In the presence of 22 cardinals who were elevated yesterday, Pope Benedict XVI said that the Catholic Church only exists for the purpose of bringing people to Jesus and not for her own sake.
“The Church does not exist for her own sake, she is not the point of arrival, but she has to point upwards, beyond herself, to the realms above,” he said Feb. 19 to a packed St. Peter’s Basilica.
“The Church is truly herself to the extent that she allows the Other, with a capital ‘O,’ to shine through her – the One from whom she comes and to whom she leads.”
The Pope made his remarks in his homily for the Mass of the Solemnity of the Chair of St. Peter.
Dwelling upon the Gospel passage in which Peter proclaims Jesus to be “the Christ, the Son of the living God,” the Pope explored the significance of Christ’s response that Peter would be “the rock” upon which the Church was built.
The Pope explained how the old covenant between God and the Jewish people was first made with Abraham, of whom the Prophet Isaiah writes, “look to the rock from which you were hewn ... look to Abraham your father.”
Therefore, just as Abraham “the father of believers” is seen as “the rock that supports creation,” so too is Peter the basis for a new covenant. He is “the rock that is to prevail against the destructive forces of evil.”
The Pope then turned his gaze towards Bernini’s 17th-century bronze sculpture, the Chair of Peter, which dominates the apse of St. Peter’s Basilica.
He described it as an “enormous bronze throne that seems to hover in mid air, but in reality is supported by the four statues of the great Fathers of the Church from East and West.” Above it, he noted, are “triumphant angles suspended in the air” and the “glory of the Holy Spirit” depicted in the oval window above. Given today’s feast, the sculpture was adorned with 144 burning candles.
Pope Benedict proposed that the statue “represents a vision of the essence of the Church and the place within the Church of the Petrine Magisterium.”
The Church “is like a window, the place where God draws near to us, where he comes towards our world,” where God “reaches” us and where we “set off” towards him, the Pope explained.
The Church “has the task of opening up, beyond itself, a world which tends to become enclosed within itself, the task of bringing to the world the light that comes from above, without which it would be uninhabitable.”
Inside the magnificent bronze throne is a wooden chair which was thought for many centuries to have belonged to St. Peter himself but was later discovered to be a 9th century gift to the Pope from the Holy Roman Emperor, Charles the Bald.
“Saint Peter’s chair, we could say, is the throne of truth which takes its origin from Christ’s commission after the confession at Caesarea Philippi,” said Pope Benedict.
He also described it as a visible reminder of the famous expression of the early Church Father, Saint Ignatius of Antioch, who described the Church of Rome as “she that ‘presides in charity’.”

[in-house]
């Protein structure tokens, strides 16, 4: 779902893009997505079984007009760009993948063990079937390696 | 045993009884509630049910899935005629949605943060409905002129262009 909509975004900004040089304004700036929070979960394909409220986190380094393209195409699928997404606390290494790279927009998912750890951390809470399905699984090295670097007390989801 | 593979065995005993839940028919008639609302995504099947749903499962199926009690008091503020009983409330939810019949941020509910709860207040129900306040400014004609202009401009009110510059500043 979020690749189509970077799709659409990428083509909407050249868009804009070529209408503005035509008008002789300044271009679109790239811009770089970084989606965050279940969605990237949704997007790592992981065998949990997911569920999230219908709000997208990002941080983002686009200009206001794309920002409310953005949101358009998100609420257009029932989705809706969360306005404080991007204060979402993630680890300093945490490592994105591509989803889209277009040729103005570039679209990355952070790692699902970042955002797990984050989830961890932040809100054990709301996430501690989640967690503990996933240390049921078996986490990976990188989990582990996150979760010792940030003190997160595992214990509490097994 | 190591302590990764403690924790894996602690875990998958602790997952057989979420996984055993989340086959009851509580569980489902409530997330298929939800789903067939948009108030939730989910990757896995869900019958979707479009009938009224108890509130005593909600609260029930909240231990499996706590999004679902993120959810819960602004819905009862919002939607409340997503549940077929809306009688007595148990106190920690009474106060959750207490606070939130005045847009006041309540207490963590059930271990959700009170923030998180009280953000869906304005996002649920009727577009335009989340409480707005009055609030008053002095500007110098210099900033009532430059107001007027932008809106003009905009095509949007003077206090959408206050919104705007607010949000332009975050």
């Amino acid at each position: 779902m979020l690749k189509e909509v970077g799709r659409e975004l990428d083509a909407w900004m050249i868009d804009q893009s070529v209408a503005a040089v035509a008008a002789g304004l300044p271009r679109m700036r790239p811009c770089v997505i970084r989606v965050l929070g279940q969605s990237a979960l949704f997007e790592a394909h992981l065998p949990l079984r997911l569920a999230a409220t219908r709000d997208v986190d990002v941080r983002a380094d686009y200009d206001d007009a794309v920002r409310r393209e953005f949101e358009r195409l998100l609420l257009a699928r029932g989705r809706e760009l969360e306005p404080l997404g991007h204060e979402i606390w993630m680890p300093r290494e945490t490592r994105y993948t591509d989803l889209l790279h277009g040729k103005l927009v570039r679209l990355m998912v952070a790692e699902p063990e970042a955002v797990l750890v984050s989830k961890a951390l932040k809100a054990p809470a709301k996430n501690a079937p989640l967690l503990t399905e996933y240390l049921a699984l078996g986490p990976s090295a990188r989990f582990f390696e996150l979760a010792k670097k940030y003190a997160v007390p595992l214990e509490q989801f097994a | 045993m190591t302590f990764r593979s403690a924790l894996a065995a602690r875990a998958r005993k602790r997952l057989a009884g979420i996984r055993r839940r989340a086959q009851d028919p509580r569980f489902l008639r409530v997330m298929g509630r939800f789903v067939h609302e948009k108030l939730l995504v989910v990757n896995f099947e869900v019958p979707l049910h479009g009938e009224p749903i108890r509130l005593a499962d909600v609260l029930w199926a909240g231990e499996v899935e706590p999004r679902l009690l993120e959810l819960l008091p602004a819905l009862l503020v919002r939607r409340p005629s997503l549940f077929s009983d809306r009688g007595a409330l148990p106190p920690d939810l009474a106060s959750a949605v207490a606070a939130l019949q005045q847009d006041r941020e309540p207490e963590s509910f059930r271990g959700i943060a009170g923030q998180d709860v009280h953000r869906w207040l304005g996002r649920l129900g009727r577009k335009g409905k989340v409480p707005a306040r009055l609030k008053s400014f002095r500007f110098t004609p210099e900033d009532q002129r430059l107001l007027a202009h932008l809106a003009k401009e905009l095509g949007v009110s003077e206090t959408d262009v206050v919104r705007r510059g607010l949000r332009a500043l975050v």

“In truth, presiding in faith is inseparably linked to presiding in love. Faith without love would no longer be an authentic Christian faith,” he said.
To “preside in charity,” the Pope taught, “is to draw men and women into a Eucharistic embrace – the embrace of Christ – which surpasses every barrier and every division, creating communion from all manner of differences.”
Pope Benedict also reflected on the importance of Sacred Tradition and Sacred Scripture for the Petrine ministry. It is Sacred Scripture, interpreted with the authority of the Catholic Church and “in the light” of the Church Fathers, which sheds “light upon the Church’s journey through time, providing her with a stable foundation amid the vicissitudes of history,” he said.
Therefore, he concluded, by considering the Altar of the Chair “in its entirety” we can see “twofold movement” of “ascending and descending” which depicts “the reciprocity between faith and love.”
“Whoever believes in Jesus Christ and enters into the dynamic of love that finds its source in the Eucharist,” he stated, “discovers true joy and becomes capable in turn of living according to the logic of this gift.”
“True faith is illumined by love and leads towards love,” just as “the altar of the Chair points upwards towards the luminous window, the glory of the Holy Spirit, which constitutes the true focus for the pilgrim’s gaze as he crosses the threshold of the Vatican Basilica.”
Pope Benedict later returned to similar reflections after Mass as he addressed pilgrims in St. Peter’s Square for the Sunday Angelus address, which he delivered from the window of his apartment.
“The Chair of St. Peter,” he told them, “is a symbol of the special mission of Peter and his successors to shepherd the flock of Christ, holding it together in faith and charity.”
Before praying the midday Marian prayer, he entrusted the new cardinals “to the maternal protection of Mary Most Holy, asking that she always assist them in their service to the Church and sustain them in any trials they may face.”